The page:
The post-independence government used the Secretariat, as did Ne Win’s junta post-1962. However, they forbade residents from strolling in the park and declared the place off limits. In 1972, civil servants were placed more firmly under the control of army-appointed ministers. The complex was renamed the Ministers’ Office. In the eyes of some, the buildings’ structural decay, accelerated by the government’s move to Naypyidaw, symbolises the decline of the rule of law in Burma.

Henry Hoyne-Fox, an engineer at the Public Works Department, was responsible for drawing up the plans. He had ample space: The administration earmarked an entire city block measuring 16 hectares. (Hoyne-Fox also designed the Yangon General Hospital.) Baboo Naitram Rambux, a contractor with roots in northern India, oversaw the construction. He had taken over the business from his father (who began the works on the Secretariat, but died in a train accident in 1894). Rambux remained one of the most prominent builders in colonial Rangoon and was still listed in the local trade directories in 1956, aged 74, long after the country’s independence.

The Secretariat was built in stages, with the south wing erected first between 1889 and 1893. Soggy ground and torrential rainfalls during the monsoon seasons complicated the work and massive timber logs were used to stabilise the soil underneath the building. Drainage problems continue to plague the south wing, with huge puddles forming here during the rainy season. As a result, the building looks slightly uneven in places. Work resumed on the east and west wings in 1903. This time, construction took just two years: The Secretariat as it stands today was thus finally completed by 1905. There was now a veritable colonial palace in the heart of Rangoon: 18 ornate towers marked the corners of both east and west wings. A large dome rose above a majestic staircase along the west wing.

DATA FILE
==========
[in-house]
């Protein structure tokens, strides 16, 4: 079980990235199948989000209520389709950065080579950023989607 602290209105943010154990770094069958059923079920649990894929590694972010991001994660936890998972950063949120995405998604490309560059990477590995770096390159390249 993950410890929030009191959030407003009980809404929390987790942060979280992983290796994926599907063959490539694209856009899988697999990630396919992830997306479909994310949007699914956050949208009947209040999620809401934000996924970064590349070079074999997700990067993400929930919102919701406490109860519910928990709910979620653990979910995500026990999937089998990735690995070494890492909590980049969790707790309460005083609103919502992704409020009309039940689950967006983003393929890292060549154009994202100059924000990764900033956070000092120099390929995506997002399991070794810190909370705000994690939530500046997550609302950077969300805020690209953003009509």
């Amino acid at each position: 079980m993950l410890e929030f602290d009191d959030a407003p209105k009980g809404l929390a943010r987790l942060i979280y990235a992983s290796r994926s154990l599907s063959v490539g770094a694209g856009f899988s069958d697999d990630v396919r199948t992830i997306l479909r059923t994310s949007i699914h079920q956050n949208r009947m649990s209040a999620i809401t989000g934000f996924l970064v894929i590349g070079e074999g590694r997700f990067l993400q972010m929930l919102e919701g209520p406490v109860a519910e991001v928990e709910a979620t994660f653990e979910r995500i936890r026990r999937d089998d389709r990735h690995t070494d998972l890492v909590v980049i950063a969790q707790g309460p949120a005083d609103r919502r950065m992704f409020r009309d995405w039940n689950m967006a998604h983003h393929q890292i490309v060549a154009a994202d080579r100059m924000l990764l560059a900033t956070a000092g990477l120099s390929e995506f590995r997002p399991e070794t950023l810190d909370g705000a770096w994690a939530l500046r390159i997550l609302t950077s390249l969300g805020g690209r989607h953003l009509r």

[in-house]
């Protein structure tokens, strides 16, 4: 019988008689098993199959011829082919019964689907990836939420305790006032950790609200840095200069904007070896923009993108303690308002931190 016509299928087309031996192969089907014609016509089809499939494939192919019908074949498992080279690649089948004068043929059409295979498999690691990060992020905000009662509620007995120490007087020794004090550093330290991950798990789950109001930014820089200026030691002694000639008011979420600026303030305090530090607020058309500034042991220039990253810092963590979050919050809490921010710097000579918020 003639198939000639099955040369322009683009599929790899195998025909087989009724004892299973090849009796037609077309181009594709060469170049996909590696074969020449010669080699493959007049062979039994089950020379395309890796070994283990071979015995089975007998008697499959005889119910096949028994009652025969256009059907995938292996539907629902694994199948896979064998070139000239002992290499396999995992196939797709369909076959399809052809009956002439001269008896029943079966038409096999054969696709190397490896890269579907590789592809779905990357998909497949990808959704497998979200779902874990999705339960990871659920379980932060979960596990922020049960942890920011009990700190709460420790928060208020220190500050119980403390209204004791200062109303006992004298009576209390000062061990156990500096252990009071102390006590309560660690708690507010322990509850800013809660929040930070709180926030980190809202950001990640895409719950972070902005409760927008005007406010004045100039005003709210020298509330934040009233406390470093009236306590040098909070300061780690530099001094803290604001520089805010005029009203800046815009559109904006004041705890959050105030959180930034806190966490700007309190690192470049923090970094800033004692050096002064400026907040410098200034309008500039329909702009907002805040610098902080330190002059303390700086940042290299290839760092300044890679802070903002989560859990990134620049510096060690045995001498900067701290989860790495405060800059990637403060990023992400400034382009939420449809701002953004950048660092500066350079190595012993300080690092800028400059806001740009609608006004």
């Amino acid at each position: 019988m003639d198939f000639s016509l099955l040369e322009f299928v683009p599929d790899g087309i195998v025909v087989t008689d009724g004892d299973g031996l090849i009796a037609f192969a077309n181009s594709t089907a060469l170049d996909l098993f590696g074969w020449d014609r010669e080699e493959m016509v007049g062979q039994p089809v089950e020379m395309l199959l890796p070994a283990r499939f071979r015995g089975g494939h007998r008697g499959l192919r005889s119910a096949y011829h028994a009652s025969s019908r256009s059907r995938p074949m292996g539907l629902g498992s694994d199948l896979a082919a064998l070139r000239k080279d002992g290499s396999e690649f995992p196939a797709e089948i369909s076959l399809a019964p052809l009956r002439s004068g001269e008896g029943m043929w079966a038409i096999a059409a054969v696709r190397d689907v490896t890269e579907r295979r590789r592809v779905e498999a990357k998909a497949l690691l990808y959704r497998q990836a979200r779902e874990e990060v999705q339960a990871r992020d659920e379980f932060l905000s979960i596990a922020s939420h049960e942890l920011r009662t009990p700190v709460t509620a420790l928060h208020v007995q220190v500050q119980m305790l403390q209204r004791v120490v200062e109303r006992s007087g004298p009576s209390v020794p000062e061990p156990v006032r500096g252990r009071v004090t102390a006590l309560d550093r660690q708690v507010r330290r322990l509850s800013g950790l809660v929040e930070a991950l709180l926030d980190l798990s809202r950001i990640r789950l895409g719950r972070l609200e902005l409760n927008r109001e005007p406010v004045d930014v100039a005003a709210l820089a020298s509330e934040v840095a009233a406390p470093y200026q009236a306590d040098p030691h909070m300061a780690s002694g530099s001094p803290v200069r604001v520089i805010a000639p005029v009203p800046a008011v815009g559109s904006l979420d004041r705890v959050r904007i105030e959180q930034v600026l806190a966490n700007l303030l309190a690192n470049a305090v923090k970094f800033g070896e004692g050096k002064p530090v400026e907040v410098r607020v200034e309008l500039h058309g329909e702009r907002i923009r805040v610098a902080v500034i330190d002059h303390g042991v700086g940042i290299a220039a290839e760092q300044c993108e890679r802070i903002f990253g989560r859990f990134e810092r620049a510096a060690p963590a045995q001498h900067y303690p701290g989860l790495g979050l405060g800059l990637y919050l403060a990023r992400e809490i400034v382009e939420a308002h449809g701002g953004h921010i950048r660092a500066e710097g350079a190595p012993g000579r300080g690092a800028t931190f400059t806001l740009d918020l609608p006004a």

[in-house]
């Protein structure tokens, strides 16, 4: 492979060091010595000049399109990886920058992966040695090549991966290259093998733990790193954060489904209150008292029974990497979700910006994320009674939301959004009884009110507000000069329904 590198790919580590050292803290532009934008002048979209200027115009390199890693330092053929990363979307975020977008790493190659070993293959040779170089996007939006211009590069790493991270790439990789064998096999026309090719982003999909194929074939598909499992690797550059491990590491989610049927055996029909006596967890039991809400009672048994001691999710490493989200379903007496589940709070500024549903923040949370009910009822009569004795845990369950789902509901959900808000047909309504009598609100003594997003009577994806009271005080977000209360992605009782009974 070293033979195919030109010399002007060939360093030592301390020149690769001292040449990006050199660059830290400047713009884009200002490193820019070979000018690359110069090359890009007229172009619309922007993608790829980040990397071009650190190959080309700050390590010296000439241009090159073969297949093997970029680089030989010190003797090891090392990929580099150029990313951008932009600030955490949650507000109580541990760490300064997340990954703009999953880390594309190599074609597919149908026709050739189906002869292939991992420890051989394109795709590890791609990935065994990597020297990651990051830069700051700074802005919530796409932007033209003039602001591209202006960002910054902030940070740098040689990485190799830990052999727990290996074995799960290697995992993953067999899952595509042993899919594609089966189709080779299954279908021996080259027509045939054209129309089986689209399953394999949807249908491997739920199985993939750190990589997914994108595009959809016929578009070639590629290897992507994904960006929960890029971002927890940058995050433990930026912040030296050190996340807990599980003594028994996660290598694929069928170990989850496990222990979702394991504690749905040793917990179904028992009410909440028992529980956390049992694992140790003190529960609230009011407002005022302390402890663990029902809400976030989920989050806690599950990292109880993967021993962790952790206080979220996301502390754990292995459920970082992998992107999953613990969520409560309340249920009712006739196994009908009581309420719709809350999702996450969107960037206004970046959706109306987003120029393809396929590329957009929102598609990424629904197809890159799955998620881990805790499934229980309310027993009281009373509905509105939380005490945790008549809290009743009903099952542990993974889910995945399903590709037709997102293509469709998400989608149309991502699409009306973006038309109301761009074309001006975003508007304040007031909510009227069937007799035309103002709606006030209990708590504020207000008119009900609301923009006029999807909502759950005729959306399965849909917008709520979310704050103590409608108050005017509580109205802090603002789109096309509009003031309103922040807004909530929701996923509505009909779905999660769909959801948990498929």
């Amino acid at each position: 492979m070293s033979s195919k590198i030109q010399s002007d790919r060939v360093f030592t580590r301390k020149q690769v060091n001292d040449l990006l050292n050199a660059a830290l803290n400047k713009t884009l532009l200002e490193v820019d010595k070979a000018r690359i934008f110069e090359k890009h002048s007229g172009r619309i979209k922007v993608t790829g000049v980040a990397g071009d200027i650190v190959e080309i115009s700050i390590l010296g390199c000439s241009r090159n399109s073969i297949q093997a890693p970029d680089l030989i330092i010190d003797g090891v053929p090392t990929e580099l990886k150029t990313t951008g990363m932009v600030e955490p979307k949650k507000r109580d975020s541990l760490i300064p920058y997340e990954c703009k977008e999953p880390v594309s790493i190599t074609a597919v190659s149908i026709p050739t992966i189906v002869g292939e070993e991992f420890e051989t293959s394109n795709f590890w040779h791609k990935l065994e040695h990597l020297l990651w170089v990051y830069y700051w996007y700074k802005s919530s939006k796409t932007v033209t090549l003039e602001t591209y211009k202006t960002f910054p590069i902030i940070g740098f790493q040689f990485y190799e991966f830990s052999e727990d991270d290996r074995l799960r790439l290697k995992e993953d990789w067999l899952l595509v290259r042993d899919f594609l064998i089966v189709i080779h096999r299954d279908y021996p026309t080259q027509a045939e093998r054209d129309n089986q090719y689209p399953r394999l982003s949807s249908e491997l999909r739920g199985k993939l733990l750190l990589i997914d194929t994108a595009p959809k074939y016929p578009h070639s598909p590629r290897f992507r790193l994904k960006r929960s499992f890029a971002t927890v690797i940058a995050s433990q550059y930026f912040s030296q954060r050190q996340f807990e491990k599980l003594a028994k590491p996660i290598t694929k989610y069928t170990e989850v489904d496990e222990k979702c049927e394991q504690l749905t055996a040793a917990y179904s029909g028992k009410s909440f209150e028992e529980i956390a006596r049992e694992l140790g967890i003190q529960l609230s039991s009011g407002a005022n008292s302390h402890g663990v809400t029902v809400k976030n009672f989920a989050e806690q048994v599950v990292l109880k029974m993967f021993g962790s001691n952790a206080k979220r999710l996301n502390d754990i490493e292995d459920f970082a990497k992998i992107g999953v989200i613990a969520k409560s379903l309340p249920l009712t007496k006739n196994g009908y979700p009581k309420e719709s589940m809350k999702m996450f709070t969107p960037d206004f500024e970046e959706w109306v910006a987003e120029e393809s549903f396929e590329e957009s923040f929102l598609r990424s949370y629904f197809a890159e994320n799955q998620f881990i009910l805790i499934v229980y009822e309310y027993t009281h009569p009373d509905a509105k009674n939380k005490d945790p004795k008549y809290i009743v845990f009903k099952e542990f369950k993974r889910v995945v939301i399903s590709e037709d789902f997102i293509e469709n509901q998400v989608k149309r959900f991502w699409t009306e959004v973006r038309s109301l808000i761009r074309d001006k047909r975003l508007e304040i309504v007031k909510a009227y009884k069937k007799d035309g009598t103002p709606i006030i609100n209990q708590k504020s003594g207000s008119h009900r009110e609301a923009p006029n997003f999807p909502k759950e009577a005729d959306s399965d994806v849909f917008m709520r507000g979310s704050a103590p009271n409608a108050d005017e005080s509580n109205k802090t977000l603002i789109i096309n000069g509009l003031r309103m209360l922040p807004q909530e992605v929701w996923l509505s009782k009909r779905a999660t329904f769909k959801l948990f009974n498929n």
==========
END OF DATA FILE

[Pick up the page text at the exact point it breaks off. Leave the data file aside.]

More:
The building’s structural integrity has been frequently tested by natural disasters. An earthquake reaching magnitude 7.3 on the Richter scale shook Rangoon in the early afternoon of 5 May 1930. Among the government buildings, the Secretariat fared the worst. Twelve pillars supporting the main dome were cracked; several others of the west and north wings were shattered. The cupola and 10 of the 18 towers could not be saved. Ornaments adorning the original southern wing were also badly damaged and some had to be removed. Here, too, the ceilings had to be dismantled and the fissures in the western wall of the south block were widened. More recently, Cyclone Nargis, ravaging Yangon in 2008, damaged various sections of the roof that have only been repaired with rudimentary fixes.

Despite this, the Secretariat continues to impress through its scale and massing. It is more of a complex than a single building. The three wings are complemented by the staff quarters on the northern side. The authorities later added a modest building in the courtyard. It served as Burma’s parliament following independence. For the Secretariat’s design, Henry Hoyne-Fox drew on various architectural currents, with official colonial-era architecture from Calcutta among them. Materials were sourced from various locations: The terracotta roof tiles came from Marseilles, France. Large steel beams came from Britain, while smaller steel furnishings were cast locally.

The area around the Secretariat is unusually calm: No street vending is allowed on either side of the fenced-off building. After the government’s move to Naypyidaw, the military allowed some of its staff to live here with their families.

Today, the future of Yangon’s most iconic colonial building is slowly taking shape. In 2012, a new and little-known entity called Anawmar Art Group was awarded the lease on the building. It aims to spend a sizeable amount of its own funds on restoration works, but will require additional outside investment to bring the 40,000 square metre building back to an acceptable state. Estimates for the total price tag differ widely, with the highest being more than USD 100 million. The group states that it plans to return the Secretariat to public use. Current plans feature museums, galleries and a cultural centre. Big questions surround the commercial viability of such a huge undertaking.